# Complementary Filter#

Attitude obtained with gyroscope and accelerometer-magnetometer measurements, via complementary filter.

The complementary filter is one of the simplest ways to fuse sensor data from multiple sensors. It is based on the idea that the errors from one sensor will be compensated by the other sensor, and vice versa.

The gyroscopes tend to have a low-frequency drift, while the accelerometers and magnetometers tend to have a high-frequency noise. The complementary filter simple “combines” these two signals, yielding the benefit of eliminating the drift from the gyroscope and noise from the accelerometer.

First, the tilt angles computed from the accelerometer measurements as:

$\begin{split}\boldsymbol{\theta}_{am} = \begin{bmatrix} \theta_x \\ \theta_y \\ \theta_z \end{bmatrix} = \begin{bmatrix} \mathrm{arctan2}(a_y, a_z) \\ \mathrm{arctan2}\big(-a_x, \sqrt{a_y^2+a_z^2}\big) \\ 0 \end{bmatrix}\end{split}$

Only the roll, $$\theta_x$$, and pitch, $$\theta_y$$, angles are computed, leaving the yaw angle, $$\theta_z$$, equal to zero.

If a magnetometer sample is available, the yaw angle, $$\theta_z$$ can be computed. First compensate the measured magnetic field using the tilt:

$\begin{split}\begin{array}{rcl} \mathbf{b} &=& \begin{bmatrix} \cos\theta_x & \sin\theta_x\sin\theta_y & \sin\theta_x\cos\theta_y \\ 0 & \cos\theta_y & -\sin\theta_y \\ -\sin\theta_x & \cos\theta_x\sin\theta_y & \cos\theta_x\cos\theta_y \end{bmatrix} \begin{bmatrix}m_x \\ m_y \\ m_z\end{bmatrix} \\ \begin{bmatrix}b_x \\ b_y \\ b_z\end{bmatrix} &=& \begin{bmatrix} m_x\cos\theta_x + m_y\sin\theta_x\sin\theta_y + m_z\sin\theta_x\cos\theta_y \\ m_y\cos\theta_y - m_z\sin\theta_y \\ -m_x\sin\theta_x + m_y\cos\theta_x\sin\theta_y + m_z\cos\theta_x\cos\theta_y \end{bmatrix} \end{array}\end{split}$

Then $$\theta_z$$ is obtained as:

$\begin{split}\begin{array}{rcl} \theta_z &=& \mathrm{arctan2}(-b_y, b_x) \\ &=& \mathrm{arctan2}\big(m_z\sin\theta_y - m_y\cos\theta_y, \; m_x\cos\theta_x + \sin\theta_x(m_y\sin\theta_y + m_z\cos\theta_y)\big) \end{array}\end{split}$

Likewise, the orientation is again estimated at $$t$$, but this time from a previous orientation at $$t-1$$, and a given angular velocity, $$\boldsymbol{\omega}=\begin{bmatrix}\omega_x & \omega_y & \omega_z\end{bmatrix}^T$$, in rad/s, using the simplest numerical integration:

$\begin{split}\boldsymbol{\theta}_\omega = \begin{bmatrix} \theta_{x_t} \\ \theta_{y_t} \\ \theta_{z_t} \end{bmatrix} = \begin{bmatrix} \theta_{x_{t-1}} + \omega_x\Delta_t \\ \theta_{y_{t-1}} + \omega_y\Delta_t \\ \theta_{z_{t-1}} + \omega_z\Delta_t \end{bmatrix}\end{split}$

where $$\Delta_t$$ is the time interval between the current and previous measurements, a.k.a. the sampling period or time step. This is merely the opposite of the sampling frequency: $$\Delta_t=^1/f_s$$.

Finally, the estimations are merged using a complementary filter with a controlling parameter, $$\alpha$$, in the range $$[0, 1]$$:

$\boldsymbol{\theta} = \alpha\boldsymbol{\theta}_\omega + (1 - \alpha)\boldsymbol{\theta}_{am}$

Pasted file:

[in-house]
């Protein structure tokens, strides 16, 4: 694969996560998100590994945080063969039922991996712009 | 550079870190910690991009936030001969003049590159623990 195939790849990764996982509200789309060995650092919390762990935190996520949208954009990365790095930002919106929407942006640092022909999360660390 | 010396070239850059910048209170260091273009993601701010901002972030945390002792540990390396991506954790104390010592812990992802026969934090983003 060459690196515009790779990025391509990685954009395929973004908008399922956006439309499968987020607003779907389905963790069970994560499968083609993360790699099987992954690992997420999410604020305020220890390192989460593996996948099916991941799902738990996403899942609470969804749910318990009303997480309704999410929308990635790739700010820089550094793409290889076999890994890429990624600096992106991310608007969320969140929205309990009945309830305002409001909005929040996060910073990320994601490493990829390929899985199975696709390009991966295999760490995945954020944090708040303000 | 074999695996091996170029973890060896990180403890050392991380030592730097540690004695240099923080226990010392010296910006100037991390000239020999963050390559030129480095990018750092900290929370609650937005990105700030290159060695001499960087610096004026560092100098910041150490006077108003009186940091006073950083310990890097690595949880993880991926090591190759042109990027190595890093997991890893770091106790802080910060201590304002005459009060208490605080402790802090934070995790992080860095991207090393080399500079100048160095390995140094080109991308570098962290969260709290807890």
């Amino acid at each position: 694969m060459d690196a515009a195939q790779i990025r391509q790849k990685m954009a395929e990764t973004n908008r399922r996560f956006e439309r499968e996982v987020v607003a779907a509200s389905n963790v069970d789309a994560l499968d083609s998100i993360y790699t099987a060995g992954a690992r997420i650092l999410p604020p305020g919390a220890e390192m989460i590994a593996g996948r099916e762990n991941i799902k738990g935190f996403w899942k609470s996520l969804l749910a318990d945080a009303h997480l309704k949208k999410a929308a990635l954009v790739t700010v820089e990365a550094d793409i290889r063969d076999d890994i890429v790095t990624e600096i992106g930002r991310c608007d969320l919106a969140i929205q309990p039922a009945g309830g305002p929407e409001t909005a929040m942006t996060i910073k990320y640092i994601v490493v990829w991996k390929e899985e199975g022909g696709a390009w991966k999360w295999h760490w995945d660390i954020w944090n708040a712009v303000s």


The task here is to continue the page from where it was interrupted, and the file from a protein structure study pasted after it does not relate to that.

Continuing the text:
where $$\boldsymbol{\theta}_\omega$$ is the attitude estimated from the gyroscope, $$\boldsymbol{\theta}_{am}$$ is the attitude estimated from the accelerometer and the magnetometer, and $$\alpha$$ is the gain of the filter.

The filter gain must be a floating value within the range $$[0.0, 1.0]$$. It can be seen that when $$\alpha=0$$, the attitude is estimated entirely with the accelerometer and the magnetometer. When $$\alpha=1$$, it is estimated solely with the gyroscope. The values within the range decide how much of each estimation is “blended” into the quaternion.

class ahrs.filters.complementary.Complementary(gyr: ndarray | None = None, acc: ndarray | None = None, mag: ndarray | None = None, frequency: float = 100.0, gain: float = 0.9, **kwargs)#

Complementary filter for attitude estimation as quaternion.

Parameters:
• gyr (numpy.ndarray, default: None) – N-by-3 array with measurements of angular velocity, in rad/s.

• acc (numpy.ndarray, default: None) – N-by-3 array with measurements of acceleration, in m/s^2.

• mag (numpy.ndarray, default: None) – N-by-3 array with measurements of magnetic field, in mT.

• frequency (float, default: 100.0) – Sampling frequency in Herz.

• Dt (float, default: 0.01) – Sampling step in seconds. Inverse of sampling frequency. Not required if frequency value is given.

• gain (float, default: 0.9) – Filter gain. Gain equal to 1 uses Angular velocities (gyroscopes) only. Gain equal to 0 uses Accelerometer, and Magnetometer if available, only. Values greater than zero and less than one blend the two estimations proportionally.

• w0 (numpy.ndarray, default: None) – Initial angular position, as roll-pitch-yaw angles, in radians.

• q0 (numpy.ndarray, default: None) – Initial orientation, as a versor (normalized quaternion).

• representation (str, default: 'angles') – Attitude representation. Options are 'angles', 'quaternion' or 'rotmat'.

Raises:

ValueError – When dimension of input arrays acc, gyr, or mag are not equal.

property Q: ndarray#

Attitudes as quaternions.

Returns:

Q – M-by-4 Array with all estimated quaternions, where M is the number of samples.

Return type:

numpy.ndarray

am_estimation(acc: ndarray, mag: ndarray | None = None) ndarray#

Attitude estimation from an Accelerometer-Magnetometer architecture.

Parameters:
• acc (numpy.ndarray) – N-by-3 array with measurements of gravitational acceleration.

• mag (numpy.ndarray, default: None) – N-by-3 array with measurements of local geomagnetic field.

Returns:

q_am – Estimated attitude.

Return type:

numpy.ndarray